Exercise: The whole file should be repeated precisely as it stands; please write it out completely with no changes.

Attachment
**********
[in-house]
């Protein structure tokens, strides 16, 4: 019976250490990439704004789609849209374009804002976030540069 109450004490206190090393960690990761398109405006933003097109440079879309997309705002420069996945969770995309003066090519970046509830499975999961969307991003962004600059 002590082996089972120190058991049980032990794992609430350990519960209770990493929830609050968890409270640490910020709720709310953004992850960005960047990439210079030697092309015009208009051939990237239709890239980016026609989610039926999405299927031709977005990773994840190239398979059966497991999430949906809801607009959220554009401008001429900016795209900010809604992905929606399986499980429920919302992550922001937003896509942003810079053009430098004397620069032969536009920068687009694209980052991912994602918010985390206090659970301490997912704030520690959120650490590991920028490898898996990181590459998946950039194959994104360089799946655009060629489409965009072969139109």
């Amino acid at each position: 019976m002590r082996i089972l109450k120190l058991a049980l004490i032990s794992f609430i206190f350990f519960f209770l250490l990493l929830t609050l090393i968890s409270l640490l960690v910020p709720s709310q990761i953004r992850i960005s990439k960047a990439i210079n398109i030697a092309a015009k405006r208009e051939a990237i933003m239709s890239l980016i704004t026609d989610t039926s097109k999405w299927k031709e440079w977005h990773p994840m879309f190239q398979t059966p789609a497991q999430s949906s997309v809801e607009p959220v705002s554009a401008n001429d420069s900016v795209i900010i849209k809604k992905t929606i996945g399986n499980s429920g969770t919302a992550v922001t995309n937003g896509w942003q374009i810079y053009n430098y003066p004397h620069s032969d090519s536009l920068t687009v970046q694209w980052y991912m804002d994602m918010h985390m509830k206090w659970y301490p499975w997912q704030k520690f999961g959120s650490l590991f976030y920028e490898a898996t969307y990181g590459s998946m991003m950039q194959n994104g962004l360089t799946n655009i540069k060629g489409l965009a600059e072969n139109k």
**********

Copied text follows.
[in-house]
């Protein structure tokens, strides 16, 4: 019976250490990439704004789609849209374009804002976030540069 109450004490206190090393960690990761398109405006933003097109440079879309997309705002420069996945969770995309003066090519970046509830499975999961969307991003962004600059 002590082996089972120190058991049980032990794992609430350990519960209770990493929830609050968890409270640490910020709720709310953004992850960005960047990439210079030697092309015009208009051939990237239709890239980016026609989610039926999405299927031709977005990773994840190239398979059966497991999430949906809801607009959220554009401008001429900016795209900010809604992905929606399986499980429920919302992550922001937003896509942003810079053009430098004397620069032969536009920068687009694209980052991912994602918010985390206090659970301490997912704030520690959120650490590991920028490898898996990181590459998946950039194959994104360089799946655009060629489409965009072969139109």
């Amino acid at each position: 019976m002590r082996i089972l109450k120190l058991a049980l004490i032990s794992f609430i206190f350990f519960f209770l250490l990493l929830t609050l090393i968890s409270l640490l960690v910020p709720s709310q990761i953004r992850i960005s990439k960047a990439i210079n398109i030697a092309a015009k405006r208009e051939a990237i933003m239709s890239l980016i704004t026609d989610t039926s097109k999405w299927k031709e440079w977005h990773p994840m879309f190239q398979t059966p789609a497991q999430s949906s997309v809801e607009p959220v705002s554009a401008n001429d420069s900016v795209i900010i849209k809604k992905t929606i996945g399986n499980s429920g969770t919302a992550v922001t995309n937003g896509w942003q374009i810079y053009n430098y003066p004397h620069s032969d090519s536009l920068t687009v970046q694209w980052y991912m804002d994602m918010h985390m509830k206090w659970y301490p499975w997912q704030k520690f999961g959120s650490l590991f976030y920028e490898a898996t969307y990181g590459s998946m991003m950039q194959n994104g962004l360089t799946n655009i540069k060629g489409l965009a600059e072969n139109k």